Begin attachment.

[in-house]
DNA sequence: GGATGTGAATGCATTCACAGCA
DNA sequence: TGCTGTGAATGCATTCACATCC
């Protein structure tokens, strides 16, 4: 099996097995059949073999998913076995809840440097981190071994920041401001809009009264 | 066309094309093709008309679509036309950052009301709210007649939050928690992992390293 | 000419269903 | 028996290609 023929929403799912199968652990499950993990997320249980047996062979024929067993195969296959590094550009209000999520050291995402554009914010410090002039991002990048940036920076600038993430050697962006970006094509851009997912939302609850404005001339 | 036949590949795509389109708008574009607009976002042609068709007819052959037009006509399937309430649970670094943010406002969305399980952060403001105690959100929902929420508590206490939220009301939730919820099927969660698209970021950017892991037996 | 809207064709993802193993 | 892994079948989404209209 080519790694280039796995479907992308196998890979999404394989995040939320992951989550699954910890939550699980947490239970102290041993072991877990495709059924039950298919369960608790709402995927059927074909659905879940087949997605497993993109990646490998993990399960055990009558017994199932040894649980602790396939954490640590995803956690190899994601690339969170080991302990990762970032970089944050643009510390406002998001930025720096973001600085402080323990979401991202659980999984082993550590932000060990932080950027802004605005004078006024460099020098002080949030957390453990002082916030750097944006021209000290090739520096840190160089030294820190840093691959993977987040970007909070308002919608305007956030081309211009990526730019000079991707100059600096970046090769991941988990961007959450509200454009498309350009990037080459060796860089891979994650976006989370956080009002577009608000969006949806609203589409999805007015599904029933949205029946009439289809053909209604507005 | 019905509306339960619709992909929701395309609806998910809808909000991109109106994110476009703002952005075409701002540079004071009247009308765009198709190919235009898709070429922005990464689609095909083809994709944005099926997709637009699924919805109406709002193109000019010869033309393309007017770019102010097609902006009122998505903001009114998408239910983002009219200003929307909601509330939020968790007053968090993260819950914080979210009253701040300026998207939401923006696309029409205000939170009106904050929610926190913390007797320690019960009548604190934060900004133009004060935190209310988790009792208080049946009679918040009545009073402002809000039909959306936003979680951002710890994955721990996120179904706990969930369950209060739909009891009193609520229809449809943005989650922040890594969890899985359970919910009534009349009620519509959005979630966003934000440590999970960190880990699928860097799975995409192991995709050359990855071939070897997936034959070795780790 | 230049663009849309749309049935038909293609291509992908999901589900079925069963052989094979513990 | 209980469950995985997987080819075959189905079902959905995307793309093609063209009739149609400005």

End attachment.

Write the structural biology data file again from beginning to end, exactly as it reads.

[in-house]
DNA sequence: GGATGTGAATGCATTCACAGCA
DNA sequence: TGCTGTGAATGCATTCACATCC
């Protein structure tokens, strides 16, 4: 099996097995059949073999998913076995809840440097981190071994920041401001809009009264 | 066309094309093709008309679509036309950052009301709210007649939050928690992992390293 | 000419269903 | 028996290609 023929929403799912199968652990499950993990997320249980047996062979024929067993195969296959590094550009209000999520050291995402554009914010410090002039991002990048940036920076600038993430050697962006970006094509851009997912939302609850404005001339 | 036949590949795509389109708008574009607009976002042609068709007819052959037009006509399937309430649970670094943010406002969305399980952060403001105690959100929902929420508590206490939220009301939730919820099927969660698209970021950017892991037996 | 809207064709993802193993 | 892994079948989404209209 080519790694280039796995479907992308196998890979999404394989995040939320992951989550699954910890939550699980947490239970102290041993072991877990495709059924039950298919369960608790709402995927059927074909659905879940087949997605497993993109990646490998993990399960055990009558017994199932040894649980602790396939954490640590995803956690190899994601690339969170080991302990990762970032970089944050643009510390406002998001930025720096973001600085402080323990979401991202659980999984082993550590932000060990932080950027802004605005004078006024460099020098002080949030957390453990002082916030750097944006021209000290090739520096840190160089030294820190840093691959993977987040970007909070308002919608305007956030081309211009990526730019000079991707100059600096970046090769991941988990961007959450509200454009498309350009990037080459060796860089891979994650976006989370956080009002577009608000969006949806609203589409999805007015599904029933949205029946009439289809053909209604507005 | 019905509306339960619709992909929701395309609806998910809808909000991109109106994110476009703002952005075409701002540079004071009247009308765009198709190919235009898709070429922005990464689609095909083809994709944005099926997709637009699924919805109406709002193109000019010869033309393309007017770019102010097609902006009122998505903001009114998408239910983002009219200003929307909601509330939020968790007053968090993260819950914080979210009253701040300026998207939401923006696309029409205000939170009106904050929610926190913390007797320690019960009548604190934060900004133009004060935190209310988790009792208080049946009679918040009545009073402002809000039909959306936003979680951002710890994955721990996120179904706990969930369950209060739909009891009193609520229809449809943005989650922040890594969890899985359970919910009534009349009620519509959005979630966003934000440590999970960190880990699928860097799975995409192991995709050359990855071939070897997936034959070795780790 | 230049663009849309749309049935038909293609291509992908999901589900079925069963052989094979513990 | 209980469950995985997987080819075959189905079902959905995307793309093609063209009739149609400005």